All of these creatures are now displayed in the upstairs hallway outside the 1st grade classrooms in the K-1 building. The students hope you will come visit their jungle! And if you have your smartphone with you, click on the QR code displayed below each child’s sculpture and you will be able to hear each student’s critique of his or her artwork. The first graders are improving their ability to use technology to help them share their learning.
Earlier in their homeroom classes, the 5th graders addressed the central idea that “conflict affects lives” by looking at how each student manages situations of conflict and interpersonal problems. And so in art class, we were taking this opportunity to create self-portraits that express each person’s understanding or belief about this theme.
Students chose two of three possible approaches — drawing, painting, collage — to communicating their particular belief or understanding about peace and conflict resolution. The students were also required to use text (words or sentences) in addition to imagery in their picture. Early on, students were instructed in ways of observing themselves in mirrors and depicting their faces by drawing, although the amount and type of drawing in this project is entirely up to each student (some chose to represent themselves realistically, others in an abstract manner, and others as a cartoon).
After completing their artworks, the students reflected on their ideas, their process, and their finished self-portraits, addressing the following prompts:
What are you communicating about peace and/or conflict in your drawing?
What are your symbols? What do they mean?
What did you learn by doing this project?
What could you have done better? What would you do differently if you could?
After much preparation, planning, and hard work — in all their classes — the fourth graders finally completed their study of the Ainu, the indigenous people of Japan. In art class, the culmination of their efforts was the completion of their Ainu-inspired garments: large fabrics displaying abstract, symmetrical designs and patterns, using motifs based on some of those used by the Ainu in their traditional clothing and others created individually by the students themselves. Though some of the designs resemble thorns and swirls (“ayus” and “morew” in Ainu) like in a plant or vine, the students learned that the images are not representational and do not symbolize anything or have a particular message. Rather, they were interested to learn that the placement of the patterns they created (near the openings of their clothes) is intended to keep evil gods or spirits from gaining access to the Ainu’s bodies.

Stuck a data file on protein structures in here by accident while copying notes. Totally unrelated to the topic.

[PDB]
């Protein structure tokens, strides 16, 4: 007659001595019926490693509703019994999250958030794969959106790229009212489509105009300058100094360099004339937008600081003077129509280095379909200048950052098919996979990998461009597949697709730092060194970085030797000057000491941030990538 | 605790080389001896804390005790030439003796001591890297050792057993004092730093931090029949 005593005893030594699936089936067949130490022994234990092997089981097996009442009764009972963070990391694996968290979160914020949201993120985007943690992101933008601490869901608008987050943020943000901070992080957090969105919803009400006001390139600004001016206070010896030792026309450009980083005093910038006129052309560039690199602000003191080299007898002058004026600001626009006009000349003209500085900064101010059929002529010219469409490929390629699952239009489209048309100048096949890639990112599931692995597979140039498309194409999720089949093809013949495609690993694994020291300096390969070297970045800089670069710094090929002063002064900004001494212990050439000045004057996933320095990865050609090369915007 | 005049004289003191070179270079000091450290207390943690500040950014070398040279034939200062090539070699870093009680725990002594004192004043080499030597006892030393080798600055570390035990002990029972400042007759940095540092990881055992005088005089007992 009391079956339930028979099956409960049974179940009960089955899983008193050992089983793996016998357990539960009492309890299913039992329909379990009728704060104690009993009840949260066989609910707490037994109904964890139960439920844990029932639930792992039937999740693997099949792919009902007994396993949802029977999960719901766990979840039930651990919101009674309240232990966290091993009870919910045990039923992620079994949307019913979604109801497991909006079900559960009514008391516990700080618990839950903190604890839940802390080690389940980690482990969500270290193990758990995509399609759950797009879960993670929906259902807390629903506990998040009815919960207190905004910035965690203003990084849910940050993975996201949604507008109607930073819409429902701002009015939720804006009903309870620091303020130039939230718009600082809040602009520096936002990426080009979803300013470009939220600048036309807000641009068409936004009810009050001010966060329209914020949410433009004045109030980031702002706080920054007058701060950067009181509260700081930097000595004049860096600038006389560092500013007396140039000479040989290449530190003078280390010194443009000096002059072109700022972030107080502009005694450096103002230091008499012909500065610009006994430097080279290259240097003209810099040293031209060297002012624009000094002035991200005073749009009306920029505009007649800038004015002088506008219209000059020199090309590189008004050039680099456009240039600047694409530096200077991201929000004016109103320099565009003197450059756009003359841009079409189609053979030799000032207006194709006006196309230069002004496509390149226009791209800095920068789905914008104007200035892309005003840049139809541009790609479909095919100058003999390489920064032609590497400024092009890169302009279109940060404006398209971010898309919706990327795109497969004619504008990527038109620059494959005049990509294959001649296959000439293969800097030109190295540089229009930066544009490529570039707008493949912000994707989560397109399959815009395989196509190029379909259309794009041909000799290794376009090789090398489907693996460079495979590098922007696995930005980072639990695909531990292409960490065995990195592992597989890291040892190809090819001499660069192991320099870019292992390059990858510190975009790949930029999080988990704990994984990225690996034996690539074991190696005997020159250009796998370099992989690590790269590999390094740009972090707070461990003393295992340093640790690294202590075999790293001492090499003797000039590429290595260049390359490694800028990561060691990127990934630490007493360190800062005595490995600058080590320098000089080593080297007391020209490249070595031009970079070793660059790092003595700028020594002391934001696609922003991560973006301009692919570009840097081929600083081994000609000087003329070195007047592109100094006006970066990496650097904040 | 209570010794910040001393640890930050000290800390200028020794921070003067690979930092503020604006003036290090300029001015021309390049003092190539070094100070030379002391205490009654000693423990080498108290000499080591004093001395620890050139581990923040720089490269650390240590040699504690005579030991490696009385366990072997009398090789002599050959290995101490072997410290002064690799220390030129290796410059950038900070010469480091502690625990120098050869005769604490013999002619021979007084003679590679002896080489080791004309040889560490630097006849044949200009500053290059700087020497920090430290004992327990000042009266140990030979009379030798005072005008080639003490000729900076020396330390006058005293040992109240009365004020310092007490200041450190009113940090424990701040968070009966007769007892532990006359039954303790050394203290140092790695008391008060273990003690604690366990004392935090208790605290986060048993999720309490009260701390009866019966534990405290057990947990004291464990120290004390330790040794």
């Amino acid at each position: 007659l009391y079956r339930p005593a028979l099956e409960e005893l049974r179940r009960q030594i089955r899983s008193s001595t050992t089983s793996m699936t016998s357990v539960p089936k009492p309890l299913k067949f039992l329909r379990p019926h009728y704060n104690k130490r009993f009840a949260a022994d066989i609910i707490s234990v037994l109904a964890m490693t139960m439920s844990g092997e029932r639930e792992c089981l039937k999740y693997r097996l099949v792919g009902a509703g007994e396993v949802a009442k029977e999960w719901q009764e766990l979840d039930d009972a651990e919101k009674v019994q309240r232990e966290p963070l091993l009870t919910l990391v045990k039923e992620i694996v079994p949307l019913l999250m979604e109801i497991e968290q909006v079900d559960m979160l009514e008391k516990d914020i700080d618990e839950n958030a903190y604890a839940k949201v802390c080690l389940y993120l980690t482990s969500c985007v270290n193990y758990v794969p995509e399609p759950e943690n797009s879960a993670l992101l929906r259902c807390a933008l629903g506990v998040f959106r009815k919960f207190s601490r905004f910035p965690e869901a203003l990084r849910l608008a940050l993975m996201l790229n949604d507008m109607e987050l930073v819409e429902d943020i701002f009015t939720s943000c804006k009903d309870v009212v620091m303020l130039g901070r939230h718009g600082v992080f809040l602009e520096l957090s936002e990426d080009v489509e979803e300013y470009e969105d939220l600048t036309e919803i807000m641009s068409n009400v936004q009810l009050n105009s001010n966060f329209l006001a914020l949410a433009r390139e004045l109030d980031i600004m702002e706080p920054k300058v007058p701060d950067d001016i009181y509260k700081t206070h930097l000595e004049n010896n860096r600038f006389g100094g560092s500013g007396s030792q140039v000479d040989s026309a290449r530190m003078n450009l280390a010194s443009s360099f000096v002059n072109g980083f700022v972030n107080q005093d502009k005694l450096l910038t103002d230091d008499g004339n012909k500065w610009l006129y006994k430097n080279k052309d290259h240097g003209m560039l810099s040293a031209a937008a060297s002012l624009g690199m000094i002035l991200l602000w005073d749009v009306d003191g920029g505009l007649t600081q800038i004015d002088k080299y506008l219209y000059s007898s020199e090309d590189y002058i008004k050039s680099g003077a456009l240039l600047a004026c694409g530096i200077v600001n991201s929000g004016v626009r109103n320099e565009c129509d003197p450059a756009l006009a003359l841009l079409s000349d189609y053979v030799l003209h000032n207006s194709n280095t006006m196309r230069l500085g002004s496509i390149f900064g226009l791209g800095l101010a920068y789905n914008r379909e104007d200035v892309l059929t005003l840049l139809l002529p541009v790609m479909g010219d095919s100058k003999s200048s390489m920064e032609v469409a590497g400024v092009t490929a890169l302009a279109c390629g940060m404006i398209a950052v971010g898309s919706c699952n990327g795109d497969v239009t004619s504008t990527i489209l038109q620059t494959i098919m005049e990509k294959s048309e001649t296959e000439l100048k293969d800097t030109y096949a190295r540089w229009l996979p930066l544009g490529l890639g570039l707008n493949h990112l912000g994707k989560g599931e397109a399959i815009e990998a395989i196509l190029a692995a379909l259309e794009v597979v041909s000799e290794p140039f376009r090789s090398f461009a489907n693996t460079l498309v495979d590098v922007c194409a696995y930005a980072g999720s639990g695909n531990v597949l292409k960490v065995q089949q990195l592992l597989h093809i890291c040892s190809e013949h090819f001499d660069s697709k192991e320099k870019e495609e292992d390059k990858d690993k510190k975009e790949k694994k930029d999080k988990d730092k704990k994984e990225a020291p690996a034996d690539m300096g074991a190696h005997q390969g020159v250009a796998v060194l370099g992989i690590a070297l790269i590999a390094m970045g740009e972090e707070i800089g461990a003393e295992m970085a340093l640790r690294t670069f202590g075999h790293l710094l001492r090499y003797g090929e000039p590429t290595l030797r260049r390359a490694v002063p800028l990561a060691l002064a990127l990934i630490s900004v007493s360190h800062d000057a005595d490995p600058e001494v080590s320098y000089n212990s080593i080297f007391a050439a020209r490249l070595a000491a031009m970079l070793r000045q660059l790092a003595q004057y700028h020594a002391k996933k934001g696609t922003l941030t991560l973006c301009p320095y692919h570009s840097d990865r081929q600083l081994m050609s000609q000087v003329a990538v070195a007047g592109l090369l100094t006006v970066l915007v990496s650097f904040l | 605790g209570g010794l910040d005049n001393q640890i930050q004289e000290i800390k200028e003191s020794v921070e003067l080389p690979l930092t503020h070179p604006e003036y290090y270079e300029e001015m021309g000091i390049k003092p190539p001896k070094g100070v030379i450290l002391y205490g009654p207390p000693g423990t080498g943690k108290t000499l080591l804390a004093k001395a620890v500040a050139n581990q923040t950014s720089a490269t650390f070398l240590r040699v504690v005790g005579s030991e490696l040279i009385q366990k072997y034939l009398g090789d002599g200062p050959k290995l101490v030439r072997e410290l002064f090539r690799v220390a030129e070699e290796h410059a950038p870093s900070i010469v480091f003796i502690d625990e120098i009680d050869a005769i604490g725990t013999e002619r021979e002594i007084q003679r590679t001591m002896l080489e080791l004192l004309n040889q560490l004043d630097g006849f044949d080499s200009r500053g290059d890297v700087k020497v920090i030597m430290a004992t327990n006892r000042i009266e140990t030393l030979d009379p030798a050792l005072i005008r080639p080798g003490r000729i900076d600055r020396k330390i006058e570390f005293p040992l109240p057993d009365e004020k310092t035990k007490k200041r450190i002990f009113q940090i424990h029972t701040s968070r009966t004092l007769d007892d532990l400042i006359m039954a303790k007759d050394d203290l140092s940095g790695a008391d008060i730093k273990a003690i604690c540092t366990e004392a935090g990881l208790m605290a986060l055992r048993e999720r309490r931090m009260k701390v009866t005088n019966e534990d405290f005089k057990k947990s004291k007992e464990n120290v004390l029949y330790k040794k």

The students worked hard in practicing, planning, and developing their projects, beginning with sketching and drawing in their sketchbooks. Some patterns were created from colored cloth (which they traced, cut, and glued); others were drawn and colored with pastels and/or fabric paint. Some students used rulers in order to achieve perfect symmetry. Once completed, the students displayed their garments to their parents and classmates during their performance and sharing in the auditorium.
A short video clip of one of the Ainu dances, in which their garments were worn:
Having brainstormed ideas for their drama performances — by pondering the questions: What do you need to plan a performance? and Visually, what best communicates your story to the audience? — the students worked in small groups for a few short weeks to discuss, plan, and build the primary (most important) props for their plays. The ideas and the execution of their plans were theirs alone, as they took complete responsibility for their artwork and their performances.
The plays were presented in December before the Winter Break, to great acclaim and applause. Congratulations, third graders, on your excellent collaborative work, on your risk-taking in creating objects you had never made before, and on your reflective and open-minded approach to your planning and your construction.
Some images of the students at work here… with more to come!